What follows is the strange and fateful tale of a boy, a girl, and a ghost. The boy possessed uncommon qualities, the girl was winsome and daring, and the ancient ghost . . . well, let it only be said that his intentions were good.
If more heavily seasoned with romance, this might have made a tender tale, but there was yet another player in the cast, the Finder of Occasions, someone who moved freely about the village, someone who watched and waited, someone with tendencies so tortured and malignant that I could scarcely bring myself to see them, and even now can scarcely bring myself to reveal them to you.
I will, though. It is a promise. I will.
We spent lots of energy the first time around discussing whether or not this was appropriate for children. I’m hoping this time we can focus on the distinguished qualities that this one brings to the table. Like THE TRUE BLUE SCOUTS OF SUGAR MAN SWAMP, I find this one to be easily the most distinguished in terms of sentence-level writing for novels–and I think it scores very high in all the other criteria, too. Do I think it does what it sets out to do as well or better than the younger novels that are also eligible? I think it’s as good and I can be talked into better for the sake of consensus. As with P.S. BE ELEVEN, I find some minor distractions here, but the lean toward the peccadillos rather than fatal flaws.
1. The Pacing Peccadillo: This was my biggest hang-up on the first read, but I think pacing is such a subjective thing, especially when the narrative is busy addressing all the other literary elements. You may remember that I had a similar reaction to SPLENDORS AND GLOOMS last year. It took a second read for me to get past my own personal preference for a zippier pace. I did want more white space in this book, with chapters starting at the beginning of a page (think: TRUE BLUE SCOUTS) as is customary in most children’s books, but I was also surprised to see that FAR FAR AWAY actually has 9,000 words less than SPLENDORS AND GLOOMS.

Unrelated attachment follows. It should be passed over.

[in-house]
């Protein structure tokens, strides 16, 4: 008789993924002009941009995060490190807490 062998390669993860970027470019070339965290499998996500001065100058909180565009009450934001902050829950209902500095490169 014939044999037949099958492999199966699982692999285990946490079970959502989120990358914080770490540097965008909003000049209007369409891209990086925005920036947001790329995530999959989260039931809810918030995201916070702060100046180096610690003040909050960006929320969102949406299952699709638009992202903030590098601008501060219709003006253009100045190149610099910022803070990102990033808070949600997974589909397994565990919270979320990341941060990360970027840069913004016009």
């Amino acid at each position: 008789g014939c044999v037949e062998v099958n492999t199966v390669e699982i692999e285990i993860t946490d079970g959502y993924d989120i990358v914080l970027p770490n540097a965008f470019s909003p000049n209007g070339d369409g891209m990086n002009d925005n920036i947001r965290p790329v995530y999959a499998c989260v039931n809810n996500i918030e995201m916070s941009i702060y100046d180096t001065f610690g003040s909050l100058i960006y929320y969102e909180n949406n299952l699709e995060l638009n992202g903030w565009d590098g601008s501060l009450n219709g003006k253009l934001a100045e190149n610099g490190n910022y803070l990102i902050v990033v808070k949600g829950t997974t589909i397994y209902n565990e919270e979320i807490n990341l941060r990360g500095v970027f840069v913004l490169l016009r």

2. The Hybrid Peccadillo: You may have followed the recent discussion on Someday My Printz Will Come. A popular sentiment there is that the mash-up of old fashioned fairy tale and contemporary horror story doesn’t meld together as seamlessly as it ought to. Clearly, I don’t hold that opinion, but I do understand how it can be problematic for some readers. Take the setting, for example. It takes quite awhile to pin down whether it’s actually taking place in the past or the present, whether it’s the New World or the Old. This kind of ambiguity drives some people nuts, but I think this too is very subjective.
3. The Ending Peccadillo: This is closely related to the previous peccadillo and the question about the audience. Is the ending too happy? If it’s a children’s book, no. If it’s a YA book, then perhaps.
I don’t know that I would put this in my top three initially, but it is in my top three novels, so should the committee dimiss my poetry and nonfiction choices, then I’m easily behind this one.